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I Forge Iron

Making a coal shovel

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After three weeks, I finally got some time on the anvil. Last year when I was working at the state fair smithy, one of the old-time smiths said that we needed a new coal shovel for the forge. Well I talked to that same smith at the last chapter meeting and he said that nobody has made one yet. So I thought I would give it a try.

I have developed a fondness for "tying" knots, so I put a reef knot on this one - I only hope there are no other tools with the same there. The pan, a little bigger than my hand, is from a piece of 3/32 stainless, so hopefully it shouldn't rust. the handle probably will first, as it's only 3/8 round. If you look in the first picture, you will see that I have a small supply of the round :)
coal_shovel_for_fair_smithy_2.JPG fair_shovel_handle.JPG fair_shovel_pan_bottom.JPG

My rivets are two on the bottom and one at the back, and yes I should have laid out the holes and centered them. I just got impatient.

The thing is, I use a gasser and don't "need" a shovel, yet. I also don't have any kind of swage, so the pan was formed over a small trailer hitch ball I found at the welding class scrap bin.

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What part do you wanna try? I could work out a blueprint for future posting. For tying the knot, though, I found a really easy expedient that works better than clay. Since most of my source metal is 3/8 round, I have a piece of common 14g romex wiring a few feet long. it is stiff enough that I have to work the bends, but it lets me "work out" the bends.

Mr. CivilWar, fyi, I had to untie the knot two times because I made the tail too short to curl:o. Because my forge is only about 4-5 inches in diameter, I have to work the curves quickly and correctly or it won't fit back in to reheat (again:o)

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Using scrap sheet metal that I had on hand, I cut out a shape that included the rear and sides. I marked out where I wanted the bends to be made (on mine, the sides taper from 5/8 inch at the end to 1 inch at the rear, with the rear being drawn as an arc using the bottom of a coffee can) using a magic marker.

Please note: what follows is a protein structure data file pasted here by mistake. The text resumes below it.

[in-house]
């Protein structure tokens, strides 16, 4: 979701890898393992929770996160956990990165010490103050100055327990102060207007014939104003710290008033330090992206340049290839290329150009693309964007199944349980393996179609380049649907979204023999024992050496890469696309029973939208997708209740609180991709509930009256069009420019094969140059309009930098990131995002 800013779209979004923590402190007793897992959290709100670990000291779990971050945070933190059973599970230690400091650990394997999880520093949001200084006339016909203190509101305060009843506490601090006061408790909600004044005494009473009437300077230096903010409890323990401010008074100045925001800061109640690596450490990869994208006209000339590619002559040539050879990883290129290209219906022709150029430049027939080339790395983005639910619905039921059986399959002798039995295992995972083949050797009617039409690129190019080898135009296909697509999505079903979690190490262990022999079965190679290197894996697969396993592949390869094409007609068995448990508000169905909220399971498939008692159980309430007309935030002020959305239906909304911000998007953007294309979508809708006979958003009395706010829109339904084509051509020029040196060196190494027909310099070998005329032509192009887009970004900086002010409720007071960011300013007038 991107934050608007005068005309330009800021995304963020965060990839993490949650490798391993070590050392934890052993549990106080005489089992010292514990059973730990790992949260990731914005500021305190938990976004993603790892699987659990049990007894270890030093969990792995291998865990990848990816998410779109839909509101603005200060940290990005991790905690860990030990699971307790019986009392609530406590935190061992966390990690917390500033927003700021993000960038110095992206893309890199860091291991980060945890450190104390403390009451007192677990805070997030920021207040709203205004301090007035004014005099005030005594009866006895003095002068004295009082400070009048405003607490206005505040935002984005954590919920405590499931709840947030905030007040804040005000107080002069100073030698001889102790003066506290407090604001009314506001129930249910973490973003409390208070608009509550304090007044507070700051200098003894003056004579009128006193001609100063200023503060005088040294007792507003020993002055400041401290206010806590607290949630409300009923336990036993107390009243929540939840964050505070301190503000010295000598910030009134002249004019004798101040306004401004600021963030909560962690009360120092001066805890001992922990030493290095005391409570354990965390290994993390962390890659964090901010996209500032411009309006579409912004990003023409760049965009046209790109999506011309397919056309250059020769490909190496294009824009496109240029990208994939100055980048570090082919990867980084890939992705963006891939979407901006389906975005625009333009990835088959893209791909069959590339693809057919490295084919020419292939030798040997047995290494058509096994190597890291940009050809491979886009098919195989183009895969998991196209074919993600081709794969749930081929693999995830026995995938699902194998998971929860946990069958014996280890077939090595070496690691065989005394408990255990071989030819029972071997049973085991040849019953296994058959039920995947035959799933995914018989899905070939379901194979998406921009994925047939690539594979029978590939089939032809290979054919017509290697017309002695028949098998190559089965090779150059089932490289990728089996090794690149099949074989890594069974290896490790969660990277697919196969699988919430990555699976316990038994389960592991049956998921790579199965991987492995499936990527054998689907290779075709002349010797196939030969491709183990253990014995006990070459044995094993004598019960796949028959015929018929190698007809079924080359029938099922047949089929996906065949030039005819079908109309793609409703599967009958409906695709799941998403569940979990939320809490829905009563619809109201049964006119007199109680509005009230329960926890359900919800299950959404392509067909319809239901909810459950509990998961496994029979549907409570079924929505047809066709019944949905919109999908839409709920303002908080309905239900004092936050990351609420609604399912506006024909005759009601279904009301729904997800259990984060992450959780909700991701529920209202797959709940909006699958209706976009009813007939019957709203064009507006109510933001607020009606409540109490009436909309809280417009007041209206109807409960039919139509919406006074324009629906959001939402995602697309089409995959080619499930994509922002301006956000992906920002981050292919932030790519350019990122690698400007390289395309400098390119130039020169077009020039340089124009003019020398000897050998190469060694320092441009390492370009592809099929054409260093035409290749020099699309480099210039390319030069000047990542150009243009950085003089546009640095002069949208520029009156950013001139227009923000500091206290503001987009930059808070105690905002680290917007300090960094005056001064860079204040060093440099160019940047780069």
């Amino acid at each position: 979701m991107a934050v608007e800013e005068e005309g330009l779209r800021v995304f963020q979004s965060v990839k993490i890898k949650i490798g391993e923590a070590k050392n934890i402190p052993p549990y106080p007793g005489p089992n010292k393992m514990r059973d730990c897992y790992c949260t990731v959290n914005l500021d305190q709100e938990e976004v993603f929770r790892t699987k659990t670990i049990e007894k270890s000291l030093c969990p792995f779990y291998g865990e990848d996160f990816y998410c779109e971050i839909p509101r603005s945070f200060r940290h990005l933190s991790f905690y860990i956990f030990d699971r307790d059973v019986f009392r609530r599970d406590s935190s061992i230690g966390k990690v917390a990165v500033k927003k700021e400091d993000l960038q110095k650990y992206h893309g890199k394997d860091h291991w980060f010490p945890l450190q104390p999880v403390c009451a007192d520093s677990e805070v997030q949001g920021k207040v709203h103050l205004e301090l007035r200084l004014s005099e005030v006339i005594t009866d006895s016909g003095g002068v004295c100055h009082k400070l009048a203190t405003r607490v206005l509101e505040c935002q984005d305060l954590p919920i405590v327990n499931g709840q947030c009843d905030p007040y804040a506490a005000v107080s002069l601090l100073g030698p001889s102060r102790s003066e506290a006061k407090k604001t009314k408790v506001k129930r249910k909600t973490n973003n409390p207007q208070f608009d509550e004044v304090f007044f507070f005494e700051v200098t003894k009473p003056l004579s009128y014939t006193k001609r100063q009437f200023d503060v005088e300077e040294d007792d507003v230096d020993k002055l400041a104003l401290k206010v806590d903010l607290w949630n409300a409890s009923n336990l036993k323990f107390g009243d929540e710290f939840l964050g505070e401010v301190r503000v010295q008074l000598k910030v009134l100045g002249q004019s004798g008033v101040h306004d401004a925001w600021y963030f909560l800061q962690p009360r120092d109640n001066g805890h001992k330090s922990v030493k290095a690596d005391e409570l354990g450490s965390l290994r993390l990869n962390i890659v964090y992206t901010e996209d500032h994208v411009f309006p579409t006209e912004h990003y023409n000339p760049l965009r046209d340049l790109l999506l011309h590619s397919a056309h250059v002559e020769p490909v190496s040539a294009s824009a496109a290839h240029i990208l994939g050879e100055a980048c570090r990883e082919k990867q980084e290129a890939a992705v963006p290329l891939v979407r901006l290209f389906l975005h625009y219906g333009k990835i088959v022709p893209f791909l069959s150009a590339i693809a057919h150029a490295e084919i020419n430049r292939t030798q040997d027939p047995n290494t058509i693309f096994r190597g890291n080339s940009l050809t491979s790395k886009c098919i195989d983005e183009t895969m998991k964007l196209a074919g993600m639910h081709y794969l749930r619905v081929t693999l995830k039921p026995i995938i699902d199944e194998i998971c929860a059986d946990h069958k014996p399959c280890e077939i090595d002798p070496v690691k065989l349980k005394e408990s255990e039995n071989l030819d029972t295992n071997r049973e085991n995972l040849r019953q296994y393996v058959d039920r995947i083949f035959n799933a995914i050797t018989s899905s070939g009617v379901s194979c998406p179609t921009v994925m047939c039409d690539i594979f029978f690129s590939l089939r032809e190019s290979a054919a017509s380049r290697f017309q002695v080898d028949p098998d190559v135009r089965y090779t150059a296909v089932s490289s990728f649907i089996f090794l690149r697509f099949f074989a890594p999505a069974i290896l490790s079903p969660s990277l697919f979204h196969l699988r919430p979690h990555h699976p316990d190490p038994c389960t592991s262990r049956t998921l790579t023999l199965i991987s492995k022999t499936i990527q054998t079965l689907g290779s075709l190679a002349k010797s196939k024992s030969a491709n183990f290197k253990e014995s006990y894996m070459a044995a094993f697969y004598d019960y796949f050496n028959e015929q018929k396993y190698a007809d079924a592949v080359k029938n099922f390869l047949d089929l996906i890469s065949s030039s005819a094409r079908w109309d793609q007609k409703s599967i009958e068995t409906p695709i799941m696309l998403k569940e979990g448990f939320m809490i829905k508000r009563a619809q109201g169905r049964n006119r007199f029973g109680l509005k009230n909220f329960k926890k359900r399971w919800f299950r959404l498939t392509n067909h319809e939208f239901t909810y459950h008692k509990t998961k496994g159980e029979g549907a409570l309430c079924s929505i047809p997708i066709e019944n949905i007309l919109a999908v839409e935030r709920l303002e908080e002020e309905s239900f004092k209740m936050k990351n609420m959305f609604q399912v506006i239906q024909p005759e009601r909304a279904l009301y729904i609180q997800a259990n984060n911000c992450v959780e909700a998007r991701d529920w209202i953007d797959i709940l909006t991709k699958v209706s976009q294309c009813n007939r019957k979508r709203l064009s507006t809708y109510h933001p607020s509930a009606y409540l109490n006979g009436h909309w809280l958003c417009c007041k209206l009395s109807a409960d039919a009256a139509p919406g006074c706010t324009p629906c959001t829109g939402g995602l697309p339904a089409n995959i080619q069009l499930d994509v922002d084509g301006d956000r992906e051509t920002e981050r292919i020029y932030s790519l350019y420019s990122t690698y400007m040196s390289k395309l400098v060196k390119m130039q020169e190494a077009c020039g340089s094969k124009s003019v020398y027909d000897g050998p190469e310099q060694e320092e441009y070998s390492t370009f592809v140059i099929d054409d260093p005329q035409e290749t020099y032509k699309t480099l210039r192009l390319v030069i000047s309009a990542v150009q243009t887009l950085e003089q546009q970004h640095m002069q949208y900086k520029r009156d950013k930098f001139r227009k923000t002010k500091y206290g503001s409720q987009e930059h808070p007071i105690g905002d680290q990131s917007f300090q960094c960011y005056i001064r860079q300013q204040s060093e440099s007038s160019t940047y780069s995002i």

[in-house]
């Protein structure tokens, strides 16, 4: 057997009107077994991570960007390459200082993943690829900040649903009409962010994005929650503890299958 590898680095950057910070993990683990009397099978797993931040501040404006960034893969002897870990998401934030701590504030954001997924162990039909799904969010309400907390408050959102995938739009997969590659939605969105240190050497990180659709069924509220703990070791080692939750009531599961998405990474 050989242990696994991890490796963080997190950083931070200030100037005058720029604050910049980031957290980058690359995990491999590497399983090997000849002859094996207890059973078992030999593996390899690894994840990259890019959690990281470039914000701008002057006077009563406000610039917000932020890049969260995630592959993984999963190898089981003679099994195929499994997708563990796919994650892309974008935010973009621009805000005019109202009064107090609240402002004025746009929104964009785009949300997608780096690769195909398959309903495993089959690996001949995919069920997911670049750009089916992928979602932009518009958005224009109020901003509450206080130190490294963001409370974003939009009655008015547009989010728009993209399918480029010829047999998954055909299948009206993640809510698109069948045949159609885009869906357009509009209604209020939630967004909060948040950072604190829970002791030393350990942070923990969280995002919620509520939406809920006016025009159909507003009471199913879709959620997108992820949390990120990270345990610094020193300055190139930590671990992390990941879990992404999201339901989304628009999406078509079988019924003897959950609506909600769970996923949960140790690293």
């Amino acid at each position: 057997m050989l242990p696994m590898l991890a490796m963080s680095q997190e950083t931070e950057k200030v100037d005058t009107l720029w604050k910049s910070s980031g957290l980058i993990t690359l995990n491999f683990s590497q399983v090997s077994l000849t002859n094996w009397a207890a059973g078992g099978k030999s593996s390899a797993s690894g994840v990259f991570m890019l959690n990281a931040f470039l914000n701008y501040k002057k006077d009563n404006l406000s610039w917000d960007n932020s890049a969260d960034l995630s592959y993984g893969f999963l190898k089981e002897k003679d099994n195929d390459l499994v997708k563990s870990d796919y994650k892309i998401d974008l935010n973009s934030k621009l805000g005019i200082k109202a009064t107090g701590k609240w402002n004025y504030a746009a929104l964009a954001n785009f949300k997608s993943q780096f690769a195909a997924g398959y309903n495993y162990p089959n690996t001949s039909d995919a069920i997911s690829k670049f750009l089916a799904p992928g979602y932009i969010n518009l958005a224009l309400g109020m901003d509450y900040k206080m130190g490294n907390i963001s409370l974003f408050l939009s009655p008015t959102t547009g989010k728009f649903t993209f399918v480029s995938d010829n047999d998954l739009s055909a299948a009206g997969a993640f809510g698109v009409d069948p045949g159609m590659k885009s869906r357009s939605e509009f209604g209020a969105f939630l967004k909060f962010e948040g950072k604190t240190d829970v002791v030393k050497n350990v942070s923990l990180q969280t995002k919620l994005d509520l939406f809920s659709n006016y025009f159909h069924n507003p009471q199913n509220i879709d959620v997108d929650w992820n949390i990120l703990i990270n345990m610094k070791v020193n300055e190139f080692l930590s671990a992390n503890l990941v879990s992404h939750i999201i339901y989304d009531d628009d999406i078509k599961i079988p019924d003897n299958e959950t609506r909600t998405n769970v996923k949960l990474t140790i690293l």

I then put the blank in my vice, on the line of one of the side lines and cold beat the sheet metal to a mostly square edge from front to rear. I did the same on the other side, resulting in a trapezoidal piece of C-channel - sort of.

I pushed the blank into my forge rear-end first, to get the back side hot. for the radius die, I have a 2-inch trailer hitch ball that has a two-inch long 1 inch diameter shank that fits nicely into the hardy hole on one of my anvils. As it's a round shaping tool, I am not worried if it rotates.

once the blank is hot, using a combination of the horn and the ball, I just forged the back end to a nice curvy shovel pan without folding anything.

Oh yeah, two other little things, I also found a little tiny one-inch tow hitch ball that was probably for a cement mixer trailer or something off the back of a 4-wheeler or something - that helped shrink the corners of the shovel. Also, the tail of my trusty russian submarine-shaped harbor frieght anvil is tapered just the right amount for a shovel. That really helped me size and flatten the bottom and sides.

Hope this helps a little and is clearer than mud.

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Thanks John. I felt funny about the name of the knot, but had seen it in a sailing magazine.
I never had the chance to make it past first class but that was many seasons ago. I remembered from sailing merit badge work that we called it a "stopper knot", but always called a square a square.


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